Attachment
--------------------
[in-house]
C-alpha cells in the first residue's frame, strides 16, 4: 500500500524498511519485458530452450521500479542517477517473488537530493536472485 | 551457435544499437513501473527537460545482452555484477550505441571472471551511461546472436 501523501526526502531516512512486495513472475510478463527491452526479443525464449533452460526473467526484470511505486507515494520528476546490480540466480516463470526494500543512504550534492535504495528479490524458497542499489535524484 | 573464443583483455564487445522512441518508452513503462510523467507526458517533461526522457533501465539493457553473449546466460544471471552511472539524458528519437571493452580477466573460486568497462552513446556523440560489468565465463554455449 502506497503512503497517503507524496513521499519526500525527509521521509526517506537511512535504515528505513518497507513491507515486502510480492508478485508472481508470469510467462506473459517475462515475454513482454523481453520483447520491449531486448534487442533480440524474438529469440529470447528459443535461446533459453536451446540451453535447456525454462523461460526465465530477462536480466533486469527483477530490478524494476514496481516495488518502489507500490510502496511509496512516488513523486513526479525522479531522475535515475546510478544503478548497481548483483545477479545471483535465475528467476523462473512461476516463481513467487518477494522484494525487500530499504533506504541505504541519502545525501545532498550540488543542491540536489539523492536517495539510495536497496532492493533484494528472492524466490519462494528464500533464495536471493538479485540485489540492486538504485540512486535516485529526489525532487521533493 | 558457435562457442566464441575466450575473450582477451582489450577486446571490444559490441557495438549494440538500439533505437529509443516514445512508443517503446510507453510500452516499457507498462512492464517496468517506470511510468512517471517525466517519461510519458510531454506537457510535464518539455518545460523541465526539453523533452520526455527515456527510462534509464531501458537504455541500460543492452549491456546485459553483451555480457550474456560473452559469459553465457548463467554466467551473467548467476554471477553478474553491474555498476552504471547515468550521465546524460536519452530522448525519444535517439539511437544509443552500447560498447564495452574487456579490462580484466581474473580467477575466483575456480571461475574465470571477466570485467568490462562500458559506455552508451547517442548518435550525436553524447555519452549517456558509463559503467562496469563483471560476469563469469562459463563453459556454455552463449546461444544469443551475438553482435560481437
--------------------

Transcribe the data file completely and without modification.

[in-house]
C-alpha cells in the first residue's frame, strides 16, 4: 500500500524498511519485458530452450521500479542517477517473488537530493536472485 | 551457435544499437513501473527537460545482452555484477550505441571472471551511461546472436 501523501526526502531516512512486495513472475510478463527491452526479443525464449533452460526473467526484470511505486507515494520528476546490480540466480516463470526494500543512504550534492535504495528479490524458497542499489535524484 | 573464443583483455564487445522512441518508452513503462510523467507526458517533461526522457533501465539493457553473449546466460544471471552511472539524458528519437571493452580477466573460486568497462552513446556523440560489468565465463554455449 502506497503512503497517503507524496513521499519526500525527509521521509526517506537511512535504515528505513518497507513491507515486502510480492508478485508472481508470469510467462506473459517475462515475454513482454523481453520483447520491449531486448534487442533480440524474438529469440529470447528459443535461446533459453536451446540451453535447456525454462523461460526465465530477462536480466533486469527483477530490478524494476514496481516495488518502489507500490510502496511509496512516488513523486513526479525522479531522475535515475546510478544503478548497481548483483545477479545471483535465475528467476523462473512461476516463481513467487518477494522484494525487500530499504533506504541505504541519502545525501545532498550540488543542491540536489539523492536517495539510495536497496532492493533484494528472492524466490519462494528464500533464495536471493538479485540485489540492486538504485540512486535516485529526489525532487521533493 | 558457435562457442566464441575466450575473450582477451582489450577486446571490444559490441557495438549494440538500439533505437529509443516514445512508443517503446510507453510500452516499457507498462512492464517496468517506470511510468512517471517525466517519461510519458510531454506537457510535464518539455518545460523541465526539453523533452520526455527515456527510462534509464531501458537504455541500460543492452549491456546485459553483451555480457550474456560473452559469459553465457548463467554466467551473467548467476554471477553478474553491474555498476552504471547515468550521465546524460536519452530522448525519444535517439539511437544509443552500447560498447564495452574487456579490462580484466581474473580467477575466483575456480571461475574465470571477466570485467568490462562500458559506455552508451547517442548518435550525436553524447555519452549517456558509463559503467562496469563483471560476469563469469562459463563453459556454455552463449546461444544469443551475438553482435560481437